So, in short: the statement cache of your datasource has a direct impact on the number of open cursors. This can (is) improving performance, you don’t have to create a new cursor when you reuse a statement. Setting the statement cache to 0 (disable the cache) is in my opinion not a best practice, by default every session to your 11.2 database can have 50 cursors so you got plenty to spare. You should tune open_cursors and session_cached_cursors on the database according to your applications need.

Hope this helps.

Written by Jacco H. Landlust

April 19, 2013 at 10:55 pm

Posted in RDBMS, Weblogic

Oracle Database Applicance With WebLogic Server (ODA X3-2)

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On april 3th the new ODA X3-2 was released. Sadly I was sick from april 1th on so I had to miss the launch, and I was so well prepared…  others had the scoop. Anyway, as an administrator that not only manages databases this release is pretty exciting since it brings not only virtualization but also WebLogic to ODA. This would make ODA a pretty good appliance for some of my customers, so I did a little investigation in the product.

This blogpost is the first result of that investigation. My main focus was the WebLogic part of the box. The questions that arose with me were either answered by documentation or by product management. Obviously that doesn’t guarantee that I understood everything correct 🙂 I left out references to documentation on  purpose, it would be smart for everyone interested in the product to hit the documentation thoroughly.

The most import slide in the slide deck I received about the ODA launch is this:

oda-slide

It does some pretty smart claims that can be verified easily. The three simplified statements call for some clarification. Here’s what my questions were, plus the answers I found:

Simplified provisioning / install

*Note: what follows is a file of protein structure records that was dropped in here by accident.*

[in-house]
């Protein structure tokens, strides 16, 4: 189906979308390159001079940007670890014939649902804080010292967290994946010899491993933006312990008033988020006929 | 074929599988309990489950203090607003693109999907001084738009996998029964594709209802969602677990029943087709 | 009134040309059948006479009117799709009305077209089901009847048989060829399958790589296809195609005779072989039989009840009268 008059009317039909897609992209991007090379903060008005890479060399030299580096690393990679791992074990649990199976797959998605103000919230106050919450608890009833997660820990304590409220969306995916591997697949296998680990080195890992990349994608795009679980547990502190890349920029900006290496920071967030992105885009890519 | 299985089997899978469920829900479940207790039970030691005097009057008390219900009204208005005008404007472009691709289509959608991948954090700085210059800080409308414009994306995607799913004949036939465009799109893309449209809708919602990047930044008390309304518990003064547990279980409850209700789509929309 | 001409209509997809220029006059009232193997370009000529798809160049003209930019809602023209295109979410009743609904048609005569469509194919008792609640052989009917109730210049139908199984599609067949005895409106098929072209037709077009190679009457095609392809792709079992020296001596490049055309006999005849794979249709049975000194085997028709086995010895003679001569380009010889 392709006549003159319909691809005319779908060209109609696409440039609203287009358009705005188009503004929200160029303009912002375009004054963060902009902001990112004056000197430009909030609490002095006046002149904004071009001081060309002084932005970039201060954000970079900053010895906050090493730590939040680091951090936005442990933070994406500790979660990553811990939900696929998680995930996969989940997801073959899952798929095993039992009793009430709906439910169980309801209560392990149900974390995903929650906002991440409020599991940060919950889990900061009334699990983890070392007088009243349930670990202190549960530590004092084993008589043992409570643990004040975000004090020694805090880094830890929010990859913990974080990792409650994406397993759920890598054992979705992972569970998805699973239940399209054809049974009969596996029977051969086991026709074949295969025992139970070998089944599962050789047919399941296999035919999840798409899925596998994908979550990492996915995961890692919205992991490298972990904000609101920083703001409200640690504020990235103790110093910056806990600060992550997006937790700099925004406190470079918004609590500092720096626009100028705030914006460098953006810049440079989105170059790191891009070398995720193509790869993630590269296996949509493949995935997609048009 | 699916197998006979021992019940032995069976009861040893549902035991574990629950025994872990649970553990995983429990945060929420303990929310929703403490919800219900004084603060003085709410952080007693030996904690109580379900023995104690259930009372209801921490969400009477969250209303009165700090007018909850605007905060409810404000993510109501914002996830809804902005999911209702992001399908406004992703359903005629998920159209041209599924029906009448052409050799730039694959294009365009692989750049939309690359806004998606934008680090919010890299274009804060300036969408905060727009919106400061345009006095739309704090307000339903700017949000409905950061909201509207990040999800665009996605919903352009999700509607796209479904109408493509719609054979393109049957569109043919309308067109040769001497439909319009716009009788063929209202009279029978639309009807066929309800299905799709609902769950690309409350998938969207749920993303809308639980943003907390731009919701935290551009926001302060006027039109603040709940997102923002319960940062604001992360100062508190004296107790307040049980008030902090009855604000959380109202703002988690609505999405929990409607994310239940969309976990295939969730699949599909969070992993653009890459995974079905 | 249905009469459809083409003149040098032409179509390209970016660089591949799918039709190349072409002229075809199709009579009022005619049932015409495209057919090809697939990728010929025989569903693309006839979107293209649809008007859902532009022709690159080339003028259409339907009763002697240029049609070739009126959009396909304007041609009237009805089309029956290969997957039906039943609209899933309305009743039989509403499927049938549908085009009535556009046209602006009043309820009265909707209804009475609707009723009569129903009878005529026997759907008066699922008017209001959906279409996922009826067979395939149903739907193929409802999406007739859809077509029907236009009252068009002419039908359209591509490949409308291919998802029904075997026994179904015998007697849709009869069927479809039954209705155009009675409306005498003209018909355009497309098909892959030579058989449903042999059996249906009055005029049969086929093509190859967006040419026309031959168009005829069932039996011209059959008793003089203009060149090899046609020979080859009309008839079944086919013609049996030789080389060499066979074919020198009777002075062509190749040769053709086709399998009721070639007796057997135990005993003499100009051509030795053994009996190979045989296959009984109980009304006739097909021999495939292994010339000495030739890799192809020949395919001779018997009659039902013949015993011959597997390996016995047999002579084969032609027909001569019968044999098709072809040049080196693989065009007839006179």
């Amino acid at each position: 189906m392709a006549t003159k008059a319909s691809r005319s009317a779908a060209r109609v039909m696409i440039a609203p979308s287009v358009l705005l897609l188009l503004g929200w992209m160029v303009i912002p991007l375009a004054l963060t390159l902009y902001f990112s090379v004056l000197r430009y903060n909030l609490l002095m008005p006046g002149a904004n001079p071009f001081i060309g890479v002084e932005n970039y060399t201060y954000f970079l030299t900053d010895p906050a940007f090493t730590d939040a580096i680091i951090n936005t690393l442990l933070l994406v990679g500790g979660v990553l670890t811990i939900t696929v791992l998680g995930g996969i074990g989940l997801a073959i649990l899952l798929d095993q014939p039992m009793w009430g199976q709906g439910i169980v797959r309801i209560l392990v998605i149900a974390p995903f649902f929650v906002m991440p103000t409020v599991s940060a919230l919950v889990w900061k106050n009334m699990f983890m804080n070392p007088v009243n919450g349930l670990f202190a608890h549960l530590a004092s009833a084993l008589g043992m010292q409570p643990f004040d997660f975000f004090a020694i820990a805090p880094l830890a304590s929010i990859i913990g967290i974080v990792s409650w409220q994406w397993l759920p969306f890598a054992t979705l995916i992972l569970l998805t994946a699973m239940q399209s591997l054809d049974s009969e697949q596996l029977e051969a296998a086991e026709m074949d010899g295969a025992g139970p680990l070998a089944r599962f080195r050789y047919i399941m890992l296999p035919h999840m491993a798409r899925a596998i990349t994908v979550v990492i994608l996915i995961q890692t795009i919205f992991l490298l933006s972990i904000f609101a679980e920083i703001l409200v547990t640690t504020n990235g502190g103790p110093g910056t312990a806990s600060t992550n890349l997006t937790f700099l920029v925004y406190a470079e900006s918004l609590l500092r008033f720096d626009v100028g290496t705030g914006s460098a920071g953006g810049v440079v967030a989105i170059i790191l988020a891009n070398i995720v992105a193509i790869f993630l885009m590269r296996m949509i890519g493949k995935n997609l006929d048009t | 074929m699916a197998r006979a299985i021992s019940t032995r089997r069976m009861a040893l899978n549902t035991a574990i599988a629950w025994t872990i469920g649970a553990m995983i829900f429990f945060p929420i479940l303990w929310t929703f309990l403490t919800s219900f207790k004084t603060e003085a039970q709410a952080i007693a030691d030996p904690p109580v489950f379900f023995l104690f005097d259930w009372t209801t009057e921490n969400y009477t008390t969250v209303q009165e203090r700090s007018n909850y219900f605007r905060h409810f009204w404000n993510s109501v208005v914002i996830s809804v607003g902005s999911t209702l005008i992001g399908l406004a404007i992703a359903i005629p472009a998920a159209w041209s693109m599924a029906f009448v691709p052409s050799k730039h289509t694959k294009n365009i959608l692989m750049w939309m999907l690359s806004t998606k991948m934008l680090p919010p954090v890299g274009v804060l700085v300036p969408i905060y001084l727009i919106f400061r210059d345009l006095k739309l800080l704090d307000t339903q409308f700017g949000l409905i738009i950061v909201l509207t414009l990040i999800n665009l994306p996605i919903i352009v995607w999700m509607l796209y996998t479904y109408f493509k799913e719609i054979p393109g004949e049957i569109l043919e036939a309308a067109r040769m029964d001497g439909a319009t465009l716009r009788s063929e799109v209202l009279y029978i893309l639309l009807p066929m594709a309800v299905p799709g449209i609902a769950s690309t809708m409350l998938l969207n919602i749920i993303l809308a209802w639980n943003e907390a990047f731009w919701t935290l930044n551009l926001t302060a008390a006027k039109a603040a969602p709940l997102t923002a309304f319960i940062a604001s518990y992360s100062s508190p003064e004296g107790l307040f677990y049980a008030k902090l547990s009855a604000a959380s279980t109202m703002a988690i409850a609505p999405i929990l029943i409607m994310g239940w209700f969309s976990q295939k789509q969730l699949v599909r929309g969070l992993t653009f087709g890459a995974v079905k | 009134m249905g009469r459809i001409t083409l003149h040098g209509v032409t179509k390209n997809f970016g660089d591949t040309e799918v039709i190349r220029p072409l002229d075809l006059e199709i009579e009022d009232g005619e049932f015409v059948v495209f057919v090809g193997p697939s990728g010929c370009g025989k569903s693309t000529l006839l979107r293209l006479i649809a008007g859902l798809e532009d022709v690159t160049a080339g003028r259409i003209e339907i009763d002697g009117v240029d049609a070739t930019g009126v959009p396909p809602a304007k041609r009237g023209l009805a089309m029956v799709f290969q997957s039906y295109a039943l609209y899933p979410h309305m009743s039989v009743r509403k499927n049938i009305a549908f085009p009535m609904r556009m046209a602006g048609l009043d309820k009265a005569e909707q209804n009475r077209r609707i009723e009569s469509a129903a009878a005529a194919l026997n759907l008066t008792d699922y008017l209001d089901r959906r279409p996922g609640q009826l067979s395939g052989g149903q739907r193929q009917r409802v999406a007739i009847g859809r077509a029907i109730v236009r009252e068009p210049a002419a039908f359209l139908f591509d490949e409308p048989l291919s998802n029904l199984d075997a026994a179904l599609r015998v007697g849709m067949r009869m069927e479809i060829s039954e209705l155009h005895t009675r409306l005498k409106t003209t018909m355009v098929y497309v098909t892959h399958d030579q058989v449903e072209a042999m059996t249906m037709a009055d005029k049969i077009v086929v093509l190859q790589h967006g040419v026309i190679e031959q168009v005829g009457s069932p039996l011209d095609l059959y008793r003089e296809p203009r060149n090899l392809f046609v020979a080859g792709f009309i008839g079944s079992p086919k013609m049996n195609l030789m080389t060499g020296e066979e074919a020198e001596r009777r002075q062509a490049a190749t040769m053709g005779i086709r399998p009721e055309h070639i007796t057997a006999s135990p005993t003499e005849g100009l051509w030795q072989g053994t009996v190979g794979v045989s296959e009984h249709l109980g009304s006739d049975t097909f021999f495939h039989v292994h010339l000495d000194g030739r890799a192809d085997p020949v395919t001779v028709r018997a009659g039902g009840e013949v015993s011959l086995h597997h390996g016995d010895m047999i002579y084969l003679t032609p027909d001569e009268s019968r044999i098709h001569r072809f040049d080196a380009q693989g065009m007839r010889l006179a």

Q: Can we test any of this without ODA?

A: No, although I was able to get a virtual ODA in a virtual box environment. This is by no means supported and requires altering of the images that Oracle sends you. 

Q: So how do you configure this beast?

A: You install an image on the system with Oracle VM that you can download freely from My Oracle Support. This image contains oakcli which is the cli used to manage the ODA.

Q: Ah, Oracle VM. Where is the Oracle VM Manager?

A: there is none. oakcli deploys all your VM’s.

Q: ODA is 2 physical machines running OVM, where is the shared storage?

A: The only shared storage available is database shared storage, i.e. DBFS. ARGH… DBFS is already on my todo list! 

Q: So no HA features from OVM?

A: No.

Q: What about the VM’s that oakcli deploys, can I build my own templates?

A: No you cannot. Well, technically you can, but it’s not supported.

Q: what a minute, no custom templates? What about adding layered products to the VM?

A: No can’t do. Currently only WebLogic is supported.

Q: Well, if I can’t define my own templates, what about my WebLogic domain structure?

A: To my understanding that’s fixed too: one Administration Server on it’s own VM, two managed servers in one cluster (on two VM’s) and two Oracle Traffic Director (OTD) VM’s.

Q: What is the difference between that ODA-BASE VM and the other dom-u’s?

A: The ODA-BASE VM is the only one that can actually connect to the local disks directly. 

Q: So that means you should run databases preferably in the ODA-BASE VM ?

A: Yes.

investment model (a.k.a. licenses)

Q: How does this “pay-as-you-grow” thing work partition wise?

A: It is VM hard partitioning. Not Oracle trusted partition as on ExaLogic. And partitioning only works in multiples of two (2).

Q: So I pay per core, is hyper threading turned on?

A: Yes, but I didn’t find out yet what that means for your licenses….

Q: So I can scale up and down?

A: No. Oracle expects you to grow, not to scale down. You can scale down software, not licenses.

Q: What about this separate administration server?

A: License wise that should be treated as a managed server (= pay for it)

Q: And those OTD’s? Do I have to pay for them too?

A: No. OTD is included with WebLogic Enterprise Edition and WebLogic Suite.

maintenance

Q: The JDK is in the middleware home, how does that work with upgrades?